Wholesale price increases for diesel oil have caused supplies to run low in several cities in southern China, the Shenzhen-based Sunshine Daily reported today.
Drivers of thirsty vehicles in Shenzhen, a city in Guangdong Province, had to wait for long periods at several gas stations, because diesel oil suppliers had stopped delivering to many gas stations throughout the city. One driver told the newspaper that he stopped at more than 10 stations, but they all told him their supplies of diesel oil were sold-out.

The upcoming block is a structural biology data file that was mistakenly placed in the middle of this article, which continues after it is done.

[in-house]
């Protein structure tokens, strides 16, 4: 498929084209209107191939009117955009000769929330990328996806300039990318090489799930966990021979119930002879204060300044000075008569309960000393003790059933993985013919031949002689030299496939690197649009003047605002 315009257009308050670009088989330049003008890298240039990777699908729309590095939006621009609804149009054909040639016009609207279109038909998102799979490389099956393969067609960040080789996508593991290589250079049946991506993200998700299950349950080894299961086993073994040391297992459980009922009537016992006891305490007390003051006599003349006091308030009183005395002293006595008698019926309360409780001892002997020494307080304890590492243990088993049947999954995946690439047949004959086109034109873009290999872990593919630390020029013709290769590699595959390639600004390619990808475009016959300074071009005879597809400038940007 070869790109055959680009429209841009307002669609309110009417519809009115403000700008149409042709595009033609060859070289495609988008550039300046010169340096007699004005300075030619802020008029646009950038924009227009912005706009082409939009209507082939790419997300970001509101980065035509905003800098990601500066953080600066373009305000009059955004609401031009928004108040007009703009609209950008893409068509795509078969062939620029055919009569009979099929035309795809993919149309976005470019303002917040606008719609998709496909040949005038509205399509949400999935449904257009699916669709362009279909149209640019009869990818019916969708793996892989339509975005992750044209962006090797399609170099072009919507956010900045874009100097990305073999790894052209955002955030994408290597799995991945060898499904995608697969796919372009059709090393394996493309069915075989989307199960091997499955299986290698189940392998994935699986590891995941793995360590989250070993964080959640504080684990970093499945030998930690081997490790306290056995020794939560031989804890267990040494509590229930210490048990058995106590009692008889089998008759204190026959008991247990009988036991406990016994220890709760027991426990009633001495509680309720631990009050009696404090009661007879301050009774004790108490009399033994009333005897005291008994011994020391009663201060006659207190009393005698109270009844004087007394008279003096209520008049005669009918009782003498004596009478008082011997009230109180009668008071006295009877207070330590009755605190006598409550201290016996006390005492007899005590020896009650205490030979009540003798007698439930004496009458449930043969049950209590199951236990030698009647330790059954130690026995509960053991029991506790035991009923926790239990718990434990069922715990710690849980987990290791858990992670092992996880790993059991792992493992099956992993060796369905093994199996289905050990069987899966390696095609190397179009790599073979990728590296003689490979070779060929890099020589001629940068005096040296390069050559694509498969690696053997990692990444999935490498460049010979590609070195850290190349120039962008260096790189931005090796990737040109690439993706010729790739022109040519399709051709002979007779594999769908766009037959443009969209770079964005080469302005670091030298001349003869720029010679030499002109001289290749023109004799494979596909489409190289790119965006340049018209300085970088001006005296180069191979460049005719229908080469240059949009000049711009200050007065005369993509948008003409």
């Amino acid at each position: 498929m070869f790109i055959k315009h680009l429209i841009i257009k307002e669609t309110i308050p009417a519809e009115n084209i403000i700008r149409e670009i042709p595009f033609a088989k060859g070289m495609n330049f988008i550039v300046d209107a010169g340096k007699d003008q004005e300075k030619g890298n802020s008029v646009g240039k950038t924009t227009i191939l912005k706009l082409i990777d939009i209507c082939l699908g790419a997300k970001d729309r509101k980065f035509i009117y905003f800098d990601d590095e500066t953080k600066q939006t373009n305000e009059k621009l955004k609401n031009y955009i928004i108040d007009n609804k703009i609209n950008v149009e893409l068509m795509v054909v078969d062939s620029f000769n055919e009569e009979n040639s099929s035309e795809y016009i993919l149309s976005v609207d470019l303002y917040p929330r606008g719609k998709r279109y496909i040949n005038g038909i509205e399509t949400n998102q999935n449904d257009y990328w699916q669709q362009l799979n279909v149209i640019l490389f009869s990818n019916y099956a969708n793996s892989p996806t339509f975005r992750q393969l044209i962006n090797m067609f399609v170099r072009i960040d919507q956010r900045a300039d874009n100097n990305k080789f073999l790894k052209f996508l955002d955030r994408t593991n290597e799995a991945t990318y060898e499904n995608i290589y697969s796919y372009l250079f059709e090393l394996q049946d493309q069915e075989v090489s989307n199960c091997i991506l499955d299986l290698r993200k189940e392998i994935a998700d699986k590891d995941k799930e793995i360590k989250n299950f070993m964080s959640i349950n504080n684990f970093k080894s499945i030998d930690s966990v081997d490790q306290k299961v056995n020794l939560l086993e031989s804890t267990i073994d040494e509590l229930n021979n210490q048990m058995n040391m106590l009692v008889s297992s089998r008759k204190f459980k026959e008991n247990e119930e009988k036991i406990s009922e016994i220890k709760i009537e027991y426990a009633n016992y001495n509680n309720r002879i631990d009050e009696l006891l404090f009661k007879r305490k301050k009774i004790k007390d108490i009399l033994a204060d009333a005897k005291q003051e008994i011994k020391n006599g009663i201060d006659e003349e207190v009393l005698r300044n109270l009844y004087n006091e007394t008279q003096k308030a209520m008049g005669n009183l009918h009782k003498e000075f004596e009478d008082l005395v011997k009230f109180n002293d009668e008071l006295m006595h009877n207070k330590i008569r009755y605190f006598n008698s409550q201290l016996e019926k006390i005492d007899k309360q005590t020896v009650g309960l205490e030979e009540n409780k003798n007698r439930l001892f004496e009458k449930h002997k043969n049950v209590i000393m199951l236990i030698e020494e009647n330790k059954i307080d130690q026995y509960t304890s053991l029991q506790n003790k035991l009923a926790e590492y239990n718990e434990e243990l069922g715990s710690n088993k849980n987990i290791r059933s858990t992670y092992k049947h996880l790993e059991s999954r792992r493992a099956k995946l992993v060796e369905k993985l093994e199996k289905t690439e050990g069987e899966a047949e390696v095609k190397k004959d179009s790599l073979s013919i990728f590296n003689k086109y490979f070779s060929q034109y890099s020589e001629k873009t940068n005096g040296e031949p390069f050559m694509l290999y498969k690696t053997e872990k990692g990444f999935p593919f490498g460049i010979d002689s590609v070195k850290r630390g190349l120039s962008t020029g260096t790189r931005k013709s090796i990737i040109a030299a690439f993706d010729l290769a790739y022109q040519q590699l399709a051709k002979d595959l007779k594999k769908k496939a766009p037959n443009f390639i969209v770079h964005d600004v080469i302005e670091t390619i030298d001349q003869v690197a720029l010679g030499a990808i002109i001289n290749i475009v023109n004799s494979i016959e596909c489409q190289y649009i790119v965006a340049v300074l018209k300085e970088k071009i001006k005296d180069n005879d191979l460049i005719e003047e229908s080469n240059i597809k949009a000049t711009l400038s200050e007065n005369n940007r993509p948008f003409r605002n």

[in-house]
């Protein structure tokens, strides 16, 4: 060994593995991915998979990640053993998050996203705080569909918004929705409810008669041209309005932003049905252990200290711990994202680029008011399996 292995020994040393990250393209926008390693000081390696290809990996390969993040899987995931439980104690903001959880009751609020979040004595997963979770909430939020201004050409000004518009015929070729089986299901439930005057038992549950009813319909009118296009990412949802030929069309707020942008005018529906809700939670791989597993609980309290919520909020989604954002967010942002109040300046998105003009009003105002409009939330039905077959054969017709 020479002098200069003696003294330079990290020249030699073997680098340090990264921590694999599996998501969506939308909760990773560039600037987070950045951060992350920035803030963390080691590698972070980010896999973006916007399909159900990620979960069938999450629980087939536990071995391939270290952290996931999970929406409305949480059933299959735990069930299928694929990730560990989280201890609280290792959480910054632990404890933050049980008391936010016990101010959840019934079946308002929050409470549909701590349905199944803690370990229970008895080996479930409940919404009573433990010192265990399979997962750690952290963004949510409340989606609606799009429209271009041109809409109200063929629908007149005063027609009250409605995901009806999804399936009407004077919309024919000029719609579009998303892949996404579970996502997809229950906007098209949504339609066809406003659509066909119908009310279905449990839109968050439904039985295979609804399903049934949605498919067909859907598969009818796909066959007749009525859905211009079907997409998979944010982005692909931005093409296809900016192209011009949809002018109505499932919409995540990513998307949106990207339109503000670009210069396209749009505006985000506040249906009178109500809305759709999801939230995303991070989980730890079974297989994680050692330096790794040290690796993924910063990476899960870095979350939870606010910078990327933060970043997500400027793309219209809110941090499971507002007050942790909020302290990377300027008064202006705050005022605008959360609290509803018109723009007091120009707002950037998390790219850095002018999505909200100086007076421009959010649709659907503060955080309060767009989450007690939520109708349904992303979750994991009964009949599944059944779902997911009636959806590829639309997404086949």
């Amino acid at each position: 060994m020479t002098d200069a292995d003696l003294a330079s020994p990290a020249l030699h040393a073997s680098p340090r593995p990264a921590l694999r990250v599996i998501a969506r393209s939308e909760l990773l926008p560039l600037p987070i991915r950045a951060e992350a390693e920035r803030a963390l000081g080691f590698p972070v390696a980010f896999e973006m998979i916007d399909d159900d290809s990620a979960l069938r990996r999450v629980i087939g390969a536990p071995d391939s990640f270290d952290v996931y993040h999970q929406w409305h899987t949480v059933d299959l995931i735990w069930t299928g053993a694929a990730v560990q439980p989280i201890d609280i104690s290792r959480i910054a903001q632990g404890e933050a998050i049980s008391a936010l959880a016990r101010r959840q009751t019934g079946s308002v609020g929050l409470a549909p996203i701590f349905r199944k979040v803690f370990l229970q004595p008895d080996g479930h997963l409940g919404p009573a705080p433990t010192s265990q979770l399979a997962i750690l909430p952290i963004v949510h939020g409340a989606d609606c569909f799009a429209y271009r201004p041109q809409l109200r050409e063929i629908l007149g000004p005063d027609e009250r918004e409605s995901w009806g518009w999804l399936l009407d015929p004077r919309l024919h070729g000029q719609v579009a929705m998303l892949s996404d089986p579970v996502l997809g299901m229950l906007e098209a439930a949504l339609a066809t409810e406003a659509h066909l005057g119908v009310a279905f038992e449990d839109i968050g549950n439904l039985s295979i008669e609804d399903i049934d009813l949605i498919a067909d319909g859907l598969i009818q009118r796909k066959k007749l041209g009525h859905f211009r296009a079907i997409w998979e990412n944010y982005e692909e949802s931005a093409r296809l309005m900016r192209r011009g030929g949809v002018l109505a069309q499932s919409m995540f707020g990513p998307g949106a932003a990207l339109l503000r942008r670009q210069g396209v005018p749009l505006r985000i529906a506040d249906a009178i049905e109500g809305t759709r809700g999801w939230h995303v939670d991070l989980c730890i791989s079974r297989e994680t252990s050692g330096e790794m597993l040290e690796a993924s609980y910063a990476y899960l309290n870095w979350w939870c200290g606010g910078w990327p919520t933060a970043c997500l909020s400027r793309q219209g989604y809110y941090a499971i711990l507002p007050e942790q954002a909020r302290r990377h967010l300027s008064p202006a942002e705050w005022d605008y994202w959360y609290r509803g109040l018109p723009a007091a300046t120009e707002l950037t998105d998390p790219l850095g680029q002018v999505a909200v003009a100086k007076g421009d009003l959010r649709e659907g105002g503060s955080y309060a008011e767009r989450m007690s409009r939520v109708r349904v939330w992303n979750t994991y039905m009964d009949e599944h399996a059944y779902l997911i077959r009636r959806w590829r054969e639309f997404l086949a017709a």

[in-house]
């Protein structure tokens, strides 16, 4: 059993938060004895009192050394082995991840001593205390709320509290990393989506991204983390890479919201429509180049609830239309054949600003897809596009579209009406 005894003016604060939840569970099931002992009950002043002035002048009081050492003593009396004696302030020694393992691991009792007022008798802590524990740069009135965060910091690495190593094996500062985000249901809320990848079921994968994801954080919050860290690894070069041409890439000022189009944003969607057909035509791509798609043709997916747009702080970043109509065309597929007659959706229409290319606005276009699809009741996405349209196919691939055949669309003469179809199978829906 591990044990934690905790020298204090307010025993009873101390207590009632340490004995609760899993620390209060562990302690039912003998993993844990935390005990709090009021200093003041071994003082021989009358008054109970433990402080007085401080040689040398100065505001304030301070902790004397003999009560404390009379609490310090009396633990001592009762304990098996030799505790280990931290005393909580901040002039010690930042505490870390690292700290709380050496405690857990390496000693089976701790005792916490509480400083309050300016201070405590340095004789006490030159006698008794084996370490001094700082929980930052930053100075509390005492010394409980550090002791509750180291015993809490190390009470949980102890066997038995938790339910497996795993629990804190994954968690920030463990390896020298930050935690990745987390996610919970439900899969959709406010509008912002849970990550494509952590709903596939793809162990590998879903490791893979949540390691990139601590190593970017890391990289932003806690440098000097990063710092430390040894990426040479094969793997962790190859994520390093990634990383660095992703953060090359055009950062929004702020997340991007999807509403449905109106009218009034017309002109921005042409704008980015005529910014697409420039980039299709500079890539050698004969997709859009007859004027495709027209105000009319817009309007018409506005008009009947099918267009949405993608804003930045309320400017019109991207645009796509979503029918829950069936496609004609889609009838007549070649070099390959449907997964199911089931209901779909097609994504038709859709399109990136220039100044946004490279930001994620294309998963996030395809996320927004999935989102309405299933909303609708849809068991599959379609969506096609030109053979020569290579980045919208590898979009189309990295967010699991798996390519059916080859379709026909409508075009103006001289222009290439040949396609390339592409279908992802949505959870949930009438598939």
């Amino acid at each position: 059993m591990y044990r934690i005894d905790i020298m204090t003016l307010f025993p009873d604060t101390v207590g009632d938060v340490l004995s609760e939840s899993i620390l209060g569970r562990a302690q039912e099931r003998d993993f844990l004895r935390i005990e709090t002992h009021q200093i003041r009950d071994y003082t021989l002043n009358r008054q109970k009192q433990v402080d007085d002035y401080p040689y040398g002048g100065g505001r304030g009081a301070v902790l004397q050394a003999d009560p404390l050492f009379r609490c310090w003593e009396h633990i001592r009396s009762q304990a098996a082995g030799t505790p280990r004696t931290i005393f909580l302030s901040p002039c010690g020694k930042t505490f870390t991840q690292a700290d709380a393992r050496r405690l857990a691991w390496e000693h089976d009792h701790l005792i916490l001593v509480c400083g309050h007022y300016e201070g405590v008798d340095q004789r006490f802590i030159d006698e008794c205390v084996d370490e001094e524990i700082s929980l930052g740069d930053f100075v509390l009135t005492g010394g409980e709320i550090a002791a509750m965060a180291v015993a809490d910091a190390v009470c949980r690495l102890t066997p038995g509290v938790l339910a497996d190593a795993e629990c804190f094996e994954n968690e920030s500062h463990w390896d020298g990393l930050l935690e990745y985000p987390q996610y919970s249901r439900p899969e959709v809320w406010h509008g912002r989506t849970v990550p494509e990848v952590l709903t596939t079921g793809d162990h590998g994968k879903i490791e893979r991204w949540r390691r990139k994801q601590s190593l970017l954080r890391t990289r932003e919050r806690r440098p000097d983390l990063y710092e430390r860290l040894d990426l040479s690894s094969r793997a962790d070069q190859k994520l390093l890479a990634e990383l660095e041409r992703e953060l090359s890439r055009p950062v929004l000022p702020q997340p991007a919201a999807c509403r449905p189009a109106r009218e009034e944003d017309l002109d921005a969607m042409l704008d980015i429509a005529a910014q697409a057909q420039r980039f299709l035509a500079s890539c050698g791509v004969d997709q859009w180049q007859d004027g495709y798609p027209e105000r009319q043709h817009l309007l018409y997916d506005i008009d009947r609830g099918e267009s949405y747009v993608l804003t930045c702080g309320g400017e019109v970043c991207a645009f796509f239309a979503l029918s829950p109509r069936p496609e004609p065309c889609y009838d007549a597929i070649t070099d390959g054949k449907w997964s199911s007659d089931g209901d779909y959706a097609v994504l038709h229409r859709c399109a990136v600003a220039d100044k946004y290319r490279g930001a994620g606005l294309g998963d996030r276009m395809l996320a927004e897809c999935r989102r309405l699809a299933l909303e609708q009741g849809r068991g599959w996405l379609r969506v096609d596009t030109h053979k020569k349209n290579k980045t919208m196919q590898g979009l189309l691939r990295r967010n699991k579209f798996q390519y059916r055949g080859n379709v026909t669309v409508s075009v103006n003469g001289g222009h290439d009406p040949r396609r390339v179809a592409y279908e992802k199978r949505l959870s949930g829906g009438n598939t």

The news report quoted an unidentified expert who said the shortages were a result of low retail prices for diesel oil that had failed to offset the impact brought by increases in its wholesale price.
The government raised the wholesale price of diesel oil from 6,500 yuan to 6,600 yuan per ton in March, but the market price was not raised accordingly. As a result, gas stations now must pay diesel wholesalers 5.60 yuan a liter, while they continue to sell the fuel to consumers at 5.28 yuan a liter.
Fears of oil price hikes loom large in China, because the international price of crude oil has surpassed US$100 per barrel.
(CRIENGLISH.com March 17, 2008)